Safe Dance Practice Question 2

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Safe Dance Practice Question 2

Post by cody.poole on Thu May 21, 2015 12:32 pm

Q2. What is meant by the term ‘alignment’ in dance and why is it important?

Consider the following in your response:
• How does it relate to safe dance practice?
• What are the key elements of an ideal posture/alignment for dance?
• You could create a ‘check list’ for an observation of posture in yourself as a dancer. Some examples are listed below, but you will need to add to this and think about any particular areas which you personally may need further support in.
• Head: is it directly above the shoulders? Chin parallel to the floor?
• Scapulae: Are they protruding or rolled forward?
• Spine: is there an excessive curvature anywhere?
• Pelvis: is there a posterior or anterior tilt or even a slight lateral tilt/rotation?
• Knees: are the knees hyperextended?
• Feet: are they rolling inwards (pronated) or rolling outwards (supinated)?
• What are the common issues/injuries associated with poor posture in dance?
• Where the muscles of the core are located, there is little skeletal support, which suggests why they are so essential to correct posture and injury prevention. Identify the major core muscles and some stability/strengthening exercises for each.

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Re: Safe Dance Practice Question 2

Post by cody.poole on Fri Jun 05, 2015 11:16 am

Good body mechanics is relative to the type of activity being engaged in, such as floor work, barre, centre work, moving in space and jumps and aerial work, as well as the body build that the individual is endowed with. To maintain proper alignment, the human body must continually combat the force of gravity as it is being pulled toward the centre of the earth. Body segments such as the hip and knee that are misaligned react to gravity more adversely than segments that are in good alignment.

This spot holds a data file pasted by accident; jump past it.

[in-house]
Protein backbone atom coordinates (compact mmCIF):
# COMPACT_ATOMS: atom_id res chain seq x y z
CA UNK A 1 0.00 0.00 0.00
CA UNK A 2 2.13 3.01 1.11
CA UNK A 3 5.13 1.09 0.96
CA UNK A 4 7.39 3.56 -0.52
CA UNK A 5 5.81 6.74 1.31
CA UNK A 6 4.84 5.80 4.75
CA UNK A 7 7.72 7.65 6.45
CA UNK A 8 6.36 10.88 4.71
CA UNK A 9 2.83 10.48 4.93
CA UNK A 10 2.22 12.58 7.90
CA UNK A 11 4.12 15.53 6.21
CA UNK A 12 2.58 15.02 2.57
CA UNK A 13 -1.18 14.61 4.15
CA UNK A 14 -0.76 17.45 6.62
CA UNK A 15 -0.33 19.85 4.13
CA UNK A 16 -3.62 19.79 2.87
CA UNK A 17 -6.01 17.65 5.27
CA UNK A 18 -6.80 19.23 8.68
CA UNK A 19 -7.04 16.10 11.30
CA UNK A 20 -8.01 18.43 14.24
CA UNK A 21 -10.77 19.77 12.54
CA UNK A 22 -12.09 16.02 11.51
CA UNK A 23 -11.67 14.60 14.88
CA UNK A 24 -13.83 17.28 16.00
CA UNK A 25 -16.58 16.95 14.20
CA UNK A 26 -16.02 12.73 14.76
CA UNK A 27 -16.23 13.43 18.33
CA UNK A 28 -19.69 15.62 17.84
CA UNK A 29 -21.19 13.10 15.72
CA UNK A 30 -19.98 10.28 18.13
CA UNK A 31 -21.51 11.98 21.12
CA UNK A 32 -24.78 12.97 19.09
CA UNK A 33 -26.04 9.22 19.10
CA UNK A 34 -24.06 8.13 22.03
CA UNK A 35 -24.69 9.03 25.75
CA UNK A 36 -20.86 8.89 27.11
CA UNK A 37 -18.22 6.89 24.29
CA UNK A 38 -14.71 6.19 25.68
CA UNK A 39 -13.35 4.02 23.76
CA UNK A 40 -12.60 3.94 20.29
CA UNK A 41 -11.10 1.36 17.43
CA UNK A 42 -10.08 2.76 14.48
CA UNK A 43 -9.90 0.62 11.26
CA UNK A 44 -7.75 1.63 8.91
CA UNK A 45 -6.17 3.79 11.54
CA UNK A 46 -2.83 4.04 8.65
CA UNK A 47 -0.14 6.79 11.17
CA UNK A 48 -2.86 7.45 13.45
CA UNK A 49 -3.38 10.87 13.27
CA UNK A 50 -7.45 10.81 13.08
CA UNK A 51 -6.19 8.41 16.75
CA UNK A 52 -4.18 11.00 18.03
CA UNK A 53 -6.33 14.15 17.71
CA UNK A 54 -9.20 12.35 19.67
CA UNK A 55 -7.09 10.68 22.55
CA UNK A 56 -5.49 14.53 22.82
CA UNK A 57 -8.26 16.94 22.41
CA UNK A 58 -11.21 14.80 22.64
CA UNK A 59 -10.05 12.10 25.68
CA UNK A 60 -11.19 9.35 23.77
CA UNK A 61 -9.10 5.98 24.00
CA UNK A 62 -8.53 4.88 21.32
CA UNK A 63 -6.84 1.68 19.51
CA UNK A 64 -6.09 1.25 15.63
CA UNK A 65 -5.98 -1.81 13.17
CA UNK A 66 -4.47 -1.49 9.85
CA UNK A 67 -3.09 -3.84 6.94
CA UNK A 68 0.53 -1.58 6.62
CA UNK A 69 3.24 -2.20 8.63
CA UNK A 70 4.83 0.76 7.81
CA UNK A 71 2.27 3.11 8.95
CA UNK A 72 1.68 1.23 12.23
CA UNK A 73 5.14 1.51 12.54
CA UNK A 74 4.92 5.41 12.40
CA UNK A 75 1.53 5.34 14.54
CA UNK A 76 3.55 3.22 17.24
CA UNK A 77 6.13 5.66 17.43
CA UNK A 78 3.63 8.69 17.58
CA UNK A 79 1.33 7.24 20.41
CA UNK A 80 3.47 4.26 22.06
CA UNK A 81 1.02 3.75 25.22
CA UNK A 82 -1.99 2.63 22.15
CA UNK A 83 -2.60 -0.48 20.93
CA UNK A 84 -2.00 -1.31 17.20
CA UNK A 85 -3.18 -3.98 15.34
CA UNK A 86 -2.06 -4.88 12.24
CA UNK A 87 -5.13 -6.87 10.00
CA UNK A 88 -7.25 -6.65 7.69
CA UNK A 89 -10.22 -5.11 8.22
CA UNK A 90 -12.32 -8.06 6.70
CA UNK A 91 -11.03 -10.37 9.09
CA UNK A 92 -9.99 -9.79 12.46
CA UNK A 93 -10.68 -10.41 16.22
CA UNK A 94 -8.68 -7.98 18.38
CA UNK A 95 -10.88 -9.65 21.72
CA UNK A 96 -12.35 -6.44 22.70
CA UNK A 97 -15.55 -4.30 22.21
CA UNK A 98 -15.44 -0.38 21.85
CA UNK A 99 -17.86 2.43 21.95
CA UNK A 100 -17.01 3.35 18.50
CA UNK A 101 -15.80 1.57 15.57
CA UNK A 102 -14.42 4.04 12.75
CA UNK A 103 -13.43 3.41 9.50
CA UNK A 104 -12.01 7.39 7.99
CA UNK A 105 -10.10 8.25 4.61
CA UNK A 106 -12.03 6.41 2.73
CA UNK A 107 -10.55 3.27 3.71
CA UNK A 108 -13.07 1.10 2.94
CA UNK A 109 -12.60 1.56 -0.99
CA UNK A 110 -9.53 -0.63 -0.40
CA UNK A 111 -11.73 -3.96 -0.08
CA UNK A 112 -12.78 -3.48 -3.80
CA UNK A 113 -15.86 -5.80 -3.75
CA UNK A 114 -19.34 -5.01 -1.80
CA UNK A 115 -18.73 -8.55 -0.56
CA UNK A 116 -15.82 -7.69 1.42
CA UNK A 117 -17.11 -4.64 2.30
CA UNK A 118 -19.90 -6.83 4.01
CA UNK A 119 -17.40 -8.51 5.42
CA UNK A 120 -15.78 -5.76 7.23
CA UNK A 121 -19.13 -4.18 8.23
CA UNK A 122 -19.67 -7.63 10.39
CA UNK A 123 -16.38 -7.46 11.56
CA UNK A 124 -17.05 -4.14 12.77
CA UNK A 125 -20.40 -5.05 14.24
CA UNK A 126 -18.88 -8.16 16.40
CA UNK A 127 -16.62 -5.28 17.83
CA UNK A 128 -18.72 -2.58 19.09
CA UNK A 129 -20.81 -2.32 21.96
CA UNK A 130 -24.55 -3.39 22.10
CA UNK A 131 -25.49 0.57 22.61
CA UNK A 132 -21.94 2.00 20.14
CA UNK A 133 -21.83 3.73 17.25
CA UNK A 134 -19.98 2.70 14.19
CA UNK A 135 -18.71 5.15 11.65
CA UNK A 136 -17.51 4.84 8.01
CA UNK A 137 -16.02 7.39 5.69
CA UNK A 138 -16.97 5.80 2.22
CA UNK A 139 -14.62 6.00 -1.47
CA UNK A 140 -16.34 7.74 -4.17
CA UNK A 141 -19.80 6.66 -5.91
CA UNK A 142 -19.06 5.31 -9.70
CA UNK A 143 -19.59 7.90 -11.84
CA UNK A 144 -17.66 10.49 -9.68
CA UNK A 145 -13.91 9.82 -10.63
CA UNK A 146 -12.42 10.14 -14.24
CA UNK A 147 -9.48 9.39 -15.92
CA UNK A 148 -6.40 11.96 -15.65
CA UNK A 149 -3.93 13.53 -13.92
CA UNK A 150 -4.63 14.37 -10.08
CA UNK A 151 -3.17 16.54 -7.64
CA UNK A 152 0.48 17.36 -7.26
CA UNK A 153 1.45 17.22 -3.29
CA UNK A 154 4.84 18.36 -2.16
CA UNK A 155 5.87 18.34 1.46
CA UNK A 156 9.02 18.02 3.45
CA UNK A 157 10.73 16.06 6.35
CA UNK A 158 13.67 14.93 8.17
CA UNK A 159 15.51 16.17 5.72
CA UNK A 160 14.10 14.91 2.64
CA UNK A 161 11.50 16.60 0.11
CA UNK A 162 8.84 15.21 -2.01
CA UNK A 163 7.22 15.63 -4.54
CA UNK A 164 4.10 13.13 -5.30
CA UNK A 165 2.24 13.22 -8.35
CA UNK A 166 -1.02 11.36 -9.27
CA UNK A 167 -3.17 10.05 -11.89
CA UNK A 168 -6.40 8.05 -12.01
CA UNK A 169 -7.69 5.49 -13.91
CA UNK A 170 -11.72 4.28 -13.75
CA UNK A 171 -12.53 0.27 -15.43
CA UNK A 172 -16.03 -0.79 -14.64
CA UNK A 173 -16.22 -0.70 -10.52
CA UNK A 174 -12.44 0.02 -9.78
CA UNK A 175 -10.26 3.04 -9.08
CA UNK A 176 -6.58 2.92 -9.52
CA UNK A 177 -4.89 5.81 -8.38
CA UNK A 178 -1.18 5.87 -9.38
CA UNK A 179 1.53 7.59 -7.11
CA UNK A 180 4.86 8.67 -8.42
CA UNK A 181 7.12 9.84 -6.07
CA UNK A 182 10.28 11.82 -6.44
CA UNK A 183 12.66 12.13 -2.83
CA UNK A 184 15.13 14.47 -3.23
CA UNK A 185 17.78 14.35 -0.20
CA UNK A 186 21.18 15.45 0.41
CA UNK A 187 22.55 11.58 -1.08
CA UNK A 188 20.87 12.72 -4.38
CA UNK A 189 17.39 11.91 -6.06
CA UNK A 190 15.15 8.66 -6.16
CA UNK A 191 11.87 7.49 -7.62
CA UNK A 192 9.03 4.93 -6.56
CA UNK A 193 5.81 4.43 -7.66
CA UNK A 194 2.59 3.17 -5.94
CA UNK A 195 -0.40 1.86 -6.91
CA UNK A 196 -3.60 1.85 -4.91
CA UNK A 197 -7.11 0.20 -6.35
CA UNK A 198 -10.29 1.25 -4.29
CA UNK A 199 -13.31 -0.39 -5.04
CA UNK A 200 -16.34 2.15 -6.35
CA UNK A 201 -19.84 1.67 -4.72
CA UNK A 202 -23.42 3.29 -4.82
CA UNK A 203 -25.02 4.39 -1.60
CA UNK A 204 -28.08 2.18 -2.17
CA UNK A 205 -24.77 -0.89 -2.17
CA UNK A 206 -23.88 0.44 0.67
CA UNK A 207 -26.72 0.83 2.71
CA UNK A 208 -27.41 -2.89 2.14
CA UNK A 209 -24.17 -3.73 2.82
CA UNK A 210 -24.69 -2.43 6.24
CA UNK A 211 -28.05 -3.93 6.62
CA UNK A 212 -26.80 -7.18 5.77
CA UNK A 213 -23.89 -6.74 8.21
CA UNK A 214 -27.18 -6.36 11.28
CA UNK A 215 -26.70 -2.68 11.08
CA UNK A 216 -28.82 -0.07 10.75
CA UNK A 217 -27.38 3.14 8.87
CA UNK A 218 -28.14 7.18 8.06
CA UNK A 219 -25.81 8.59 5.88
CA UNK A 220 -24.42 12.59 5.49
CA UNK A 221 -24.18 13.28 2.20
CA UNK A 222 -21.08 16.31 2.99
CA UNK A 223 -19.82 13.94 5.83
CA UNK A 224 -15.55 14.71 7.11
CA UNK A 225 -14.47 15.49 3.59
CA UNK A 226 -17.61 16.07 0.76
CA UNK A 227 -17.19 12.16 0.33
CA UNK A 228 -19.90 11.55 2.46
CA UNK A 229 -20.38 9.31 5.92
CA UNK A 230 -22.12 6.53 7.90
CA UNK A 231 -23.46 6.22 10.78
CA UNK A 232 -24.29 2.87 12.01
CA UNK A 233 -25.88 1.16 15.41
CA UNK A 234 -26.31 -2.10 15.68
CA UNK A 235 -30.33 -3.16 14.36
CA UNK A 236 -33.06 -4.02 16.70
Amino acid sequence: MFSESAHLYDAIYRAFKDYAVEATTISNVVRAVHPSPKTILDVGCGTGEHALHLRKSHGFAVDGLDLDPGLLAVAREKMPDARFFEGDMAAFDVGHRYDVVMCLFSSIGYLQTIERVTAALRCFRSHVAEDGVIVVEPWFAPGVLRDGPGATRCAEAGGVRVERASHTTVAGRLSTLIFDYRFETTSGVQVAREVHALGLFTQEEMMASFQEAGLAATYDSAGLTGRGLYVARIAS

The key elements for alignment and posture and alignment are:
• Stomach sucked towards the spine.
• Chest relaxed.
• Shoulders relaxed.
• Derriere sucked in.
• Hip flexors turned out.
• Make sure whole body is at its centre of weight, but have weight on your toes.

Follow these tips and you are less likely to injure yourself because your weight was in the wrong spot.

Poor posture can result in a bad arch in the back, poor alignment and poor lines when practicing and performing. Having an arched back may cause pain in the back making any activity slightly uncomfortable. Poor alignment causes muscles to work in the wrong way or maybe even using the wrong muscles all together. And poor lines results in sloppy dance quality and you not looking your best.

Written by Claire Liversidge

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Re: Safe Dance Practice Question 2

Post by cody.poole on Fri Jun 05, 2015 11:26 am

The act of aligning or state of being aligned; especially: the proper positioning or state of adjustment of parts (as of a mechanical or electronic device) in relation to each other
How does it relate to safe dance practice?

Correct alignment should be applied to both static (still) and dynamic (moving) actions, checking and reinforcing the correct use of posture, through a full range of movement. Observing and correcting basic technical faults in students allows them to move more safely and efficiently. Correct alignment of the body, and in particular, the feet, ankles, knees, hips and spine, is critical. Alignment should be observed whether seated, standing and travelling.
The body is correctly aligned when the weight is transferred through the centre of each joint. In the first example, when standing, the alignment is determined by the line drawn between the ear lobe, the centre of the shoulder, the hip being slightly in front of the centre of the knee joint and the ankle bone. The arms and hand should hang easily. As the body leans forward the relationship of the head, shoulders and hips is maintained along with the line of the hips, knees and ankles.